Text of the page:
Black Employees Seek Greater Equity, Inclusion and Belonging
According to a recent “The Fabric of Belonging” report from Bain, a global management consulting firm, less than 25% of Black employees feel included at the office. Despite the advances being made over the past few years, the data is clear: Too many Black workers remain stuck at the bottom of their organizations. Thirty-six percent of Black workers are in frontline roles, the highest percentage of any racial group and starkly higher than white workers (21%). Even more alarming, 21% of Black workers are in lower-income frontline roles that pay less than $30,000 per year. Black people also are much less likely to hold middle-management and senior positions.
Inclusive Leaders Group pulled out these takeaways from Bain & Co’s report as we continue to work towards making workplaces better, for everyone:
- Building inclusive teams improves performance and is the right thing to do. It also pays off in recruitment, retention, and better teamwork.
- People describe what being included looks and feels like in remarkably similar ways.
- Helping everyone feel included is deceptively difficult, but organizations can navigate the complexities by marrying systemic change with more inclusive behaviors.
- Across all groups, a common thread is the desire to grow and succeed. But organizations can pinpoint additional specific steps that will improve inclusion by looking at their population through the lenses of demographics, geography, and seniority.
- There’s no quick fix, but getting started—testing and learning, prioritizing the actions and populations that most need support, and demonstrating commitment—produces immediate value.
Racial Inequality: The Black Experience in the US private sector
According to McKinsey & Company, the scale of the issues facing Black US workers is massive, and the roots of the problem are deep. “Inequality is baked deep into our current capitalist society” and the challenges are rooted in the socioeconomic and racial history of the United States. Mckinsey & Company research indicates that companies that hope to make meaningful progress face ten key challenges. Achieving equity for Black workers in the private sector requires addressing the challenges on many fronts, including geography, industry, job type, and everyday workplace and culture challenges. Given the scale and complexity of the challenges, companies will need to work together to see material changes. And they will have to address these ten challenges more boldly than they have done in the past.
Why Workplace DEI Programs are Failing Black Employees and How To Get It Right
In my podcast interview with Keith Wyche, Corporate Executive, author, and fellow DEI thought leader, we discussed why DEI programs may miss the opportunity to have a real impact. The research bears this out. Exclusion impacts performance and lack of access to opportunity is a barrier.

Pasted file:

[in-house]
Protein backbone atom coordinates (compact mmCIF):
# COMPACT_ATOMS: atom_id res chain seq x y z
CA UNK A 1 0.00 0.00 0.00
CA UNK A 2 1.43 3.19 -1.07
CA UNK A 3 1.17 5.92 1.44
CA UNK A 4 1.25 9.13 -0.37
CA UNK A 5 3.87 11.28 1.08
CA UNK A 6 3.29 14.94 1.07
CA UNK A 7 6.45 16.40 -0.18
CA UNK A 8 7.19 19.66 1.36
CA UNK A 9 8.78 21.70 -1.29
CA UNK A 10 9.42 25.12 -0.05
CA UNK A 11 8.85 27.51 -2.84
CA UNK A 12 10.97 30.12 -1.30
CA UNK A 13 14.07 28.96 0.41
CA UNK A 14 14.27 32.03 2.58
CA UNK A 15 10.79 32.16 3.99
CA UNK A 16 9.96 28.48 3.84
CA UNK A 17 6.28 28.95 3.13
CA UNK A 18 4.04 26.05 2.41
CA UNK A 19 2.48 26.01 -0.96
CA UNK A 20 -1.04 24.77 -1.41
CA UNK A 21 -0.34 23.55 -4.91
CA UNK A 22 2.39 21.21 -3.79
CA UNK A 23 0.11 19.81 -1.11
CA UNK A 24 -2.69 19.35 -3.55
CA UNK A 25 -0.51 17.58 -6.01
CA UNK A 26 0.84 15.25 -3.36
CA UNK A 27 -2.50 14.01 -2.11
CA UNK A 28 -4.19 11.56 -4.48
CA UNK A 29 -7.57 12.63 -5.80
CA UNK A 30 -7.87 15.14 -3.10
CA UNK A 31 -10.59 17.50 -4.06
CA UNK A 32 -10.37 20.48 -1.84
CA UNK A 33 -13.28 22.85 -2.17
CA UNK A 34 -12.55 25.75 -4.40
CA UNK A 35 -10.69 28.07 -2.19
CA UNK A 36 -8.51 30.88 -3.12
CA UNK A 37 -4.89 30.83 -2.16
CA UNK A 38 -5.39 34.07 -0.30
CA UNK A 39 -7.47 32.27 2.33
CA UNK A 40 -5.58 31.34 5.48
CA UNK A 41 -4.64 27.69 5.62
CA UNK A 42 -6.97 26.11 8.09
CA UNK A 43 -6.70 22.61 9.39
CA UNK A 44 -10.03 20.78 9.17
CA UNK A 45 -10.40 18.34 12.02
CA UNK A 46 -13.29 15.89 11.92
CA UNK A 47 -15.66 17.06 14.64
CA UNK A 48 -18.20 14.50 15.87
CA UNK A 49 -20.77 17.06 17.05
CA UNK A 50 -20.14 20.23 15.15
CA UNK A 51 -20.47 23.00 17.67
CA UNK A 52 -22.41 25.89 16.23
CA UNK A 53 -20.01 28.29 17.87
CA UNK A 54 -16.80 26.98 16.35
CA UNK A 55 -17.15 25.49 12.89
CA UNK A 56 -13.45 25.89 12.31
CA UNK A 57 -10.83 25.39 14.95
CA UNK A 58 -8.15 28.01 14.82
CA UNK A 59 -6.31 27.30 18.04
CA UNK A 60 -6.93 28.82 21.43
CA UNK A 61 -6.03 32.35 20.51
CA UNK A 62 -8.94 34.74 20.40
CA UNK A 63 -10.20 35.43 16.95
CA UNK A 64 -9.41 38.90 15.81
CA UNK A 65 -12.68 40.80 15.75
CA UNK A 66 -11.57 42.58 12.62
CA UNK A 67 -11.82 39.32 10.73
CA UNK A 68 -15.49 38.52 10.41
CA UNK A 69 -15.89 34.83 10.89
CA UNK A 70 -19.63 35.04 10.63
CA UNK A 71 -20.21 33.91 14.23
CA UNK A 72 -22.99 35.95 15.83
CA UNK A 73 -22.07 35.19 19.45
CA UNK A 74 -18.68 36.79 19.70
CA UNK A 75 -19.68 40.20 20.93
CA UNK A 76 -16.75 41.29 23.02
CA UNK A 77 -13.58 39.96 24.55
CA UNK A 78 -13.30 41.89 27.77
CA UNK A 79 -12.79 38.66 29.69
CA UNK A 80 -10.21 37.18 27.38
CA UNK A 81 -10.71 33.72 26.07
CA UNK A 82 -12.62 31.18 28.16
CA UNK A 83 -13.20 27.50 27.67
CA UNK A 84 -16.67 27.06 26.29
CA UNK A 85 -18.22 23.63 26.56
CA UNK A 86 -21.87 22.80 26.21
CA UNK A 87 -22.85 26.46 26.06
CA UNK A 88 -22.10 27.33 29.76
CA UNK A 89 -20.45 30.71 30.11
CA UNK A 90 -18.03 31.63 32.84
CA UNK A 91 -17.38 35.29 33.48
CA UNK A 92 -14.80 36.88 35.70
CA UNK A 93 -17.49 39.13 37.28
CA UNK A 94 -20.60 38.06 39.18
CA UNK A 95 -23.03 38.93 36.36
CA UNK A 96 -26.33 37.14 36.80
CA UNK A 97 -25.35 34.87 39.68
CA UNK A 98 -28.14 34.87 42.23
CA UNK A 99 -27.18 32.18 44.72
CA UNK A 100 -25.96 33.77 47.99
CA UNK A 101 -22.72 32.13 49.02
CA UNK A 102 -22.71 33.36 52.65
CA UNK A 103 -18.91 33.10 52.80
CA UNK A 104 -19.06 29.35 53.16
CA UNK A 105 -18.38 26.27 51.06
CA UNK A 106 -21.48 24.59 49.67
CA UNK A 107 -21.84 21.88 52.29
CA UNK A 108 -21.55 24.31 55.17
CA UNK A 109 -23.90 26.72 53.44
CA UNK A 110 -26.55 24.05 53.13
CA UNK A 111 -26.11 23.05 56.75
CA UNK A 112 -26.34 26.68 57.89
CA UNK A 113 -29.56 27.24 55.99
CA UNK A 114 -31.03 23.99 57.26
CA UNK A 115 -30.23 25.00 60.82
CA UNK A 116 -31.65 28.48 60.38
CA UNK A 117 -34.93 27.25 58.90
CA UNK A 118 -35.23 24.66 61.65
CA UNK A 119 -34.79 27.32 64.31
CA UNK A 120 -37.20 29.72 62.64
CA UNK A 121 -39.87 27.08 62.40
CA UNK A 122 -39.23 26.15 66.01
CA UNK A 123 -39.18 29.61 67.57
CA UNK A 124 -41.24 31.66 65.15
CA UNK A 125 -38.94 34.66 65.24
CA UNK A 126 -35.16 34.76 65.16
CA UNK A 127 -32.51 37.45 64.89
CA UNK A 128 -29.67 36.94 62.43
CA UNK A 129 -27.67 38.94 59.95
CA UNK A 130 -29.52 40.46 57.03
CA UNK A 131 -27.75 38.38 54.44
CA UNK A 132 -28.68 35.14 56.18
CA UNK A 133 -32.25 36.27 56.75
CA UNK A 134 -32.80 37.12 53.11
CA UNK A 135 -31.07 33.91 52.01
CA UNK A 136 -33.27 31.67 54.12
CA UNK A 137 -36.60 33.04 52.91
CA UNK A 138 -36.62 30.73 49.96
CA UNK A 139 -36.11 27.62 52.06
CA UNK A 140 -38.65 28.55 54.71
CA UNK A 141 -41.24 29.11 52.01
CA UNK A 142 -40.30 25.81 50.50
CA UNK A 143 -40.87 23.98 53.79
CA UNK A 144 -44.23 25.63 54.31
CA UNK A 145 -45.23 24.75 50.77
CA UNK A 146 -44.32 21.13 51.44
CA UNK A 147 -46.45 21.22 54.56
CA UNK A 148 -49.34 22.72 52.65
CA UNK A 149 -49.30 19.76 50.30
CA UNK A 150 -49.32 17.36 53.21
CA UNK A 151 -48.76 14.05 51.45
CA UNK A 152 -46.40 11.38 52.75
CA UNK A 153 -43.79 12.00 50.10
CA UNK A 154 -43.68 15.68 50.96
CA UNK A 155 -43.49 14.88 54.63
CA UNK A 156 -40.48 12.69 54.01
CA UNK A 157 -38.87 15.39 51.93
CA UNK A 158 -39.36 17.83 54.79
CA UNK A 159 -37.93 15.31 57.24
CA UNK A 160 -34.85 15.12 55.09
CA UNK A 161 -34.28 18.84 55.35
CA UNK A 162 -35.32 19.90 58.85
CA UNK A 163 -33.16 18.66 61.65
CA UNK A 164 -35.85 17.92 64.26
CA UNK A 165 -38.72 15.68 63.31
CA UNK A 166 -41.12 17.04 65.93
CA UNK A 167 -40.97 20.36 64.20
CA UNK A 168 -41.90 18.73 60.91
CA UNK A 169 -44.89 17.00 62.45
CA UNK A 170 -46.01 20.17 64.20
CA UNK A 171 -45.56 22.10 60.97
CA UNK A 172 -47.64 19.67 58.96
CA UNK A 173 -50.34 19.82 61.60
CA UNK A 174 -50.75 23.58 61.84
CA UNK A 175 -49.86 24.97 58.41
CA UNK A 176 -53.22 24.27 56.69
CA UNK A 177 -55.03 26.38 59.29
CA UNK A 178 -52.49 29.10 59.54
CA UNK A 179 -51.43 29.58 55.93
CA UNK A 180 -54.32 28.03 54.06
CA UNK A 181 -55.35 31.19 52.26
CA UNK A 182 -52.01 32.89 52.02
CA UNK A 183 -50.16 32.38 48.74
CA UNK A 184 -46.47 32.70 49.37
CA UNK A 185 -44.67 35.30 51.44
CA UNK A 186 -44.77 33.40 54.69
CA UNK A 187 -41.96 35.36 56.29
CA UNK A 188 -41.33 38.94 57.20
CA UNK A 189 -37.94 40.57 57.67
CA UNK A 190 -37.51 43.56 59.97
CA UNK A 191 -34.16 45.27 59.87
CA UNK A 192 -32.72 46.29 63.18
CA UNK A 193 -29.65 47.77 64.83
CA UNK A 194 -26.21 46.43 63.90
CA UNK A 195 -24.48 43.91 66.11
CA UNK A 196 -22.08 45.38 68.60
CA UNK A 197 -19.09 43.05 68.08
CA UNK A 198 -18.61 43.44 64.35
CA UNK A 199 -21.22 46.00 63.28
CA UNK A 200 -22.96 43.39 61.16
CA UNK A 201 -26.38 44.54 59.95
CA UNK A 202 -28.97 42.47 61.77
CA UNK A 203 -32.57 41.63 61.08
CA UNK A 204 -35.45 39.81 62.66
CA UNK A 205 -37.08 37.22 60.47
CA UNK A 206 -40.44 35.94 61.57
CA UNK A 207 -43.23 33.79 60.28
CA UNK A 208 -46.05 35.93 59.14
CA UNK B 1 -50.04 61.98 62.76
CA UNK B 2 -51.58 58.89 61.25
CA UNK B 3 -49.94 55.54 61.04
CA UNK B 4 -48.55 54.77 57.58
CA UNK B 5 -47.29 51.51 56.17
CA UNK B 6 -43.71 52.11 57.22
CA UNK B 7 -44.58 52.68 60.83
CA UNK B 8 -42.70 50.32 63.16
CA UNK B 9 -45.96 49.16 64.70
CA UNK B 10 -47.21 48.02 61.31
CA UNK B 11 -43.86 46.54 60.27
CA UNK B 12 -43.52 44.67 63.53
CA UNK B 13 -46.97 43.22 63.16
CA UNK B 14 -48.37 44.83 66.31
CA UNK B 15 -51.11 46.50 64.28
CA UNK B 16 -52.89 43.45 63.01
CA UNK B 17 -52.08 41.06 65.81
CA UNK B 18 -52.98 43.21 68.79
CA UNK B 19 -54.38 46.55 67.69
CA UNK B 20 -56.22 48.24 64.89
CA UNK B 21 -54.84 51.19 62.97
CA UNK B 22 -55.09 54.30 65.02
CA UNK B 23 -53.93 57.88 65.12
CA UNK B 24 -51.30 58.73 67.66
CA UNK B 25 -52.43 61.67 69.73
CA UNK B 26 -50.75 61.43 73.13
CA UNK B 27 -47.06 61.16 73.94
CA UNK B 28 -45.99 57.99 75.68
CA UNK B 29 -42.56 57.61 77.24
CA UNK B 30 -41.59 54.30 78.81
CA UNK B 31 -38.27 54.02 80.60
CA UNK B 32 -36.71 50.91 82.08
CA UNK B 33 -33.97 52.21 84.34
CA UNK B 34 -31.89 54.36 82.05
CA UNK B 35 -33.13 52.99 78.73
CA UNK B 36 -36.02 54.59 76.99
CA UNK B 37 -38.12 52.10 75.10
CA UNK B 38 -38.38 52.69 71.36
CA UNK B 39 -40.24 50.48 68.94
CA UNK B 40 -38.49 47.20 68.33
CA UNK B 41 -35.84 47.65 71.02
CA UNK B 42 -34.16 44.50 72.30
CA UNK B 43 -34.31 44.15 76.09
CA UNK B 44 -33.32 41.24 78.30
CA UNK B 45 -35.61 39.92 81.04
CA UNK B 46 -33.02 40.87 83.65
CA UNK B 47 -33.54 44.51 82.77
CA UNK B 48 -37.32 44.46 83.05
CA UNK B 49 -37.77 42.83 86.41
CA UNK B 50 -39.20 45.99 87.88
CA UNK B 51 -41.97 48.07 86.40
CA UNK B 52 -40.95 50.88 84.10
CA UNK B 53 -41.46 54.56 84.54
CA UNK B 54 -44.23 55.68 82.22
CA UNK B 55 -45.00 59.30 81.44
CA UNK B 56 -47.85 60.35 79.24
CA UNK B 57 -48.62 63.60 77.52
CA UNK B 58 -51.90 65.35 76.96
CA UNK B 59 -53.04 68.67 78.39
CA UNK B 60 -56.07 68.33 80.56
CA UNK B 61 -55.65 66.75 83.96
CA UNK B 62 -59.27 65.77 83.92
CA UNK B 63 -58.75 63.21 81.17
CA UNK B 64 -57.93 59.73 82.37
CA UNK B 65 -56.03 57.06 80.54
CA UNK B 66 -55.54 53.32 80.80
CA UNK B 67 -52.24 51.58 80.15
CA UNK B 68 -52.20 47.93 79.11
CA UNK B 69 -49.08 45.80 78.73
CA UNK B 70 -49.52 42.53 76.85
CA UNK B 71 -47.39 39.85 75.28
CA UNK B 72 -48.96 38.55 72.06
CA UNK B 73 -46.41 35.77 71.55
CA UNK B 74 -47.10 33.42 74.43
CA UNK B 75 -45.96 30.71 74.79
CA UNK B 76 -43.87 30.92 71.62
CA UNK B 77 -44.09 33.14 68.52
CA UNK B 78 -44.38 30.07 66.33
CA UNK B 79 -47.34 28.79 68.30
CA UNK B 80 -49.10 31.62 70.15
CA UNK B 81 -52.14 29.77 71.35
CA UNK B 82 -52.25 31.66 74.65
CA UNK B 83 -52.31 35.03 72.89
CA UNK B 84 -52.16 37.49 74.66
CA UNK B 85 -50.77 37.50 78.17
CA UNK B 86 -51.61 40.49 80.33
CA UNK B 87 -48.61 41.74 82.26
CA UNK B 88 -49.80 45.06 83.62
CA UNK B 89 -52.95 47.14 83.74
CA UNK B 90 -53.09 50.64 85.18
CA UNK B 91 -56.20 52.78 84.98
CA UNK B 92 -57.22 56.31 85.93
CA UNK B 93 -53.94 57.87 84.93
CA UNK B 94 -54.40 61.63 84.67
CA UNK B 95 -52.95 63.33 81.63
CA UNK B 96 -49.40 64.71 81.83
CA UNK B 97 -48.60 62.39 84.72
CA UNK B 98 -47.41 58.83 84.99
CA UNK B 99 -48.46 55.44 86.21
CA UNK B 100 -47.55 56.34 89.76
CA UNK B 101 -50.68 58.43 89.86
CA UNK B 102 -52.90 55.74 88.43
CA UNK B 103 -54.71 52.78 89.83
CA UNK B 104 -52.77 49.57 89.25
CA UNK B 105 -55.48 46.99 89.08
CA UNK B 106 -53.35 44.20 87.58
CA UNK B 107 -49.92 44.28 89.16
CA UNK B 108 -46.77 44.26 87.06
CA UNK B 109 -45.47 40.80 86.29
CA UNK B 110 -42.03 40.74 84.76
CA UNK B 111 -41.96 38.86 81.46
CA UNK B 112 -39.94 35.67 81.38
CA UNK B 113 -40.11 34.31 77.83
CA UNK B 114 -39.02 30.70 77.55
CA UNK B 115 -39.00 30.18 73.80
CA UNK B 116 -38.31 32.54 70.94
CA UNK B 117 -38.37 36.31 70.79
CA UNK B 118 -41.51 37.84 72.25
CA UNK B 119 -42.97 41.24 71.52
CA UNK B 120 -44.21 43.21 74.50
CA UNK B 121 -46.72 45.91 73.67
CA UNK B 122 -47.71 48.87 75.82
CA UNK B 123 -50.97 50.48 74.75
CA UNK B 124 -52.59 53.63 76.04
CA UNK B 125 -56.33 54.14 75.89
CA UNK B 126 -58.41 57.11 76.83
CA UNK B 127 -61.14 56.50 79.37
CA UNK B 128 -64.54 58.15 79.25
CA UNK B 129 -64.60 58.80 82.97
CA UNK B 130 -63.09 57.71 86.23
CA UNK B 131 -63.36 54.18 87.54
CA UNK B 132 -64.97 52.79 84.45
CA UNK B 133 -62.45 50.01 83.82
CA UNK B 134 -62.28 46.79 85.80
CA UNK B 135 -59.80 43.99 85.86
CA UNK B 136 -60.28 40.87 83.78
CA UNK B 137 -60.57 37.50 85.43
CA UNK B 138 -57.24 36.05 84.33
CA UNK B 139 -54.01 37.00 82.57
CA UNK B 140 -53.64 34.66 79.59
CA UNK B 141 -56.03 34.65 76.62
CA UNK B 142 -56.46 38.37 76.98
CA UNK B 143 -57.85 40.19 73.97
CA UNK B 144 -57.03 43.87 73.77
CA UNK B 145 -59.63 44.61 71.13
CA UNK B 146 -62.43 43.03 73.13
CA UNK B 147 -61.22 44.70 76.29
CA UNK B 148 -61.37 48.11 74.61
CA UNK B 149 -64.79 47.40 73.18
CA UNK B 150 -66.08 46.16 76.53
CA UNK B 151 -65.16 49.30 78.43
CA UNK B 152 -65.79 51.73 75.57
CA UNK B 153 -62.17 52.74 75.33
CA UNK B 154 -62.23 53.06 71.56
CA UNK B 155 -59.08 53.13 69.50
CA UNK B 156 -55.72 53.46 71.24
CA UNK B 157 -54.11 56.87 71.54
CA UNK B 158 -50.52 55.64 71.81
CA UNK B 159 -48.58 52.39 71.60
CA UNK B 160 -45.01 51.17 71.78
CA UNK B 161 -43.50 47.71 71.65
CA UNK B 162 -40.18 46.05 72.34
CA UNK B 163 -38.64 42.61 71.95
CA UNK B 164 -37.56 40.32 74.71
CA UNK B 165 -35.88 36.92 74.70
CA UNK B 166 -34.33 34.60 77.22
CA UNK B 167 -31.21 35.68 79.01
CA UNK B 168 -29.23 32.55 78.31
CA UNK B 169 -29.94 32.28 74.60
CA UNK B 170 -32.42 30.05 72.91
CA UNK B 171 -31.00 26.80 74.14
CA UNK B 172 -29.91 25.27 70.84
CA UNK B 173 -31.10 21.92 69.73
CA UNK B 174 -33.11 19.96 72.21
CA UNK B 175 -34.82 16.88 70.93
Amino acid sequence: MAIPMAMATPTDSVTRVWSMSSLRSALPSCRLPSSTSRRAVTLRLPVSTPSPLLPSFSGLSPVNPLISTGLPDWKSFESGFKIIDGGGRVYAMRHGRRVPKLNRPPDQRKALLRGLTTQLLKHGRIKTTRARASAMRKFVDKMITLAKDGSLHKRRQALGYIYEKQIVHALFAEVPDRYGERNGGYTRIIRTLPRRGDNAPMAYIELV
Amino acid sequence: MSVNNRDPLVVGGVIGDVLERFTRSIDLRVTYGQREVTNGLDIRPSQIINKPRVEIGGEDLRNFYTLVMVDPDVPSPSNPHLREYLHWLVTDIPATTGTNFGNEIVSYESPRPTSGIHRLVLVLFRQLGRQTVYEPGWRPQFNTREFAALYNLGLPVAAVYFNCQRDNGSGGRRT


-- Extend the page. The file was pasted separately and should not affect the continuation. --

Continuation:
In the episode DEI , Keith shares his perspective on why Black Professionals have lost faith in DE&I programs, what is contributing to the situation, and how to correct it. A strong inclusive leadership culture and commitment to accountability are key elements of success. A total business lens, focused on leadership culture and accountability, are key enablers. Keith further highlighted that the most inclusive companies are the ones who look at DEI from a supplier diversity perspective, from a philanthropy perspective, and ask are we investing in diverse organizations and how diverse and inclusive is our board.
While the CEO plays a critical role, it’s the collective leadership that makes DEI part of the fabric of the organization. If a new CEO does not embrace DEI, they almost have to support DEI because the culture has clearly established it’s value. If the CEO, is the only champion and it’s not ingrained in the organization, it really can be doomed to fail.
Why? If frontline and mid-level leaders who manage and develop talent don’t embrace it or understand it, then DEI will never really be all it could be. It’s a missed opportunity to achieve the full potential benefit and competitive advantage, when it’s aligned as a business strategy and part of the culture.
Keith challenged all leaders to be more proactive, by providing and seeking feedback for growth for individuals and the organization. Black Professionals also have an obligation. As leaders achieve and accomplish a level of influence and authority in an organization, they should speak up and take action to support those who need greater access to develop and grow. He shared a quote ‘If you have a seat at the table and don’t use your voice to help others, then give up your seat !”
Listen and be inspired by The INCLUSIVE ENTERPRISE Podcast Episode 19: Diversity Isn’t Enough: Why DEI Programs are Failing Black Employees.